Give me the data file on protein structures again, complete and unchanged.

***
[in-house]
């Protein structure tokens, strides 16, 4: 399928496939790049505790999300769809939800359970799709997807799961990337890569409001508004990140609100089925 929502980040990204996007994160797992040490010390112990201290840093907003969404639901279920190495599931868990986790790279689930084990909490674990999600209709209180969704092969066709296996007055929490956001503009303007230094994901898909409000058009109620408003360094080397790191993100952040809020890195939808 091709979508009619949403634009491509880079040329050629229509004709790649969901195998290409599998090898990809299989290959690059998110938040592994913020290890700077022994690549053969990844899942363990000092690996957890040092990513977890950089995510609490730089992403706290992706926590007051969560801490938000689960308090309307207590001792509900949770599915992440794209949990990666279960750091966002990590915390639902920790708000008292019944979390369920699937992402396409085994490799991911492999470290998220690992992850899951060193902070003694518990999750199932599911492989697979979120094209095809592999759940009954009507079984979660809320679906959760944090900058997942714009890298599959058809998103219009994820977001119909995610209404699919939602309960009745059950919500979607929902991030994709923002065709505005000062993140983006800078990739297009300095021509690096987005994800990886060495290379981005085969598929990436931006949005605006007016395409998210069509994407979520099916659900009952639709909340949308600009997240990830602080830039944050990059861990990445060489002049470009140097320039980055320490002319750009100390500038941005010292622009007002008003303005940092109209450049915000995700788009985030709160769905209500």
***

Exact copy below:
[in-house]
């Protein structure tokens, strides 16, 4: 399928496939790049505790999300769809939800359970799709997807799961990337890569409001508004990140609100089925 929502980040990204996007994160797992040490010390112990201290840093907003969404639901279920190495599931868990986790790279689930084990909490674990999600209709209180969704092969066709296996007055929490956001503009303007230094994901898909409000058009109620408003360094080397790191993100952040809020890195939808 091709979508009619949403634009491509880079040329050629229509004709790649969901195998290409599998090898990809299989290959690059998110938040592994913020290890700077022994690549053969990844899942363990000092690996957890040092990513977890950089995510609490730089992403706290992706926590007051969560801490938000689960308090309307207590001792509900949770599915992440794209949990990666279960750091966002990590915390639902920790708000008292019944979390369920699937992402396409085994490799991911492999470290998220690992992850899951060193902070003694518990999750199932599911492989697979979120094209095809592999759940009954009507079984979660809320679906959760944090900058997942714009890298599959058809998103219009994820977001119909995610209404699919939602309960009745059950919500979607929902991030994709923002065709505005000062993140983006800078990739297009300095021509690096987005994800990886060495290379981005085969598929990436931006949005605006007016395409998210069509994407979520099916659900009952639709909340949308600009997240990830602080830039944050990059861990990445060489002049470009140097320039980055320490002319750009100390500038941005010292622009007002008003303005940092109209450049915000995700788009985030709160769905209500």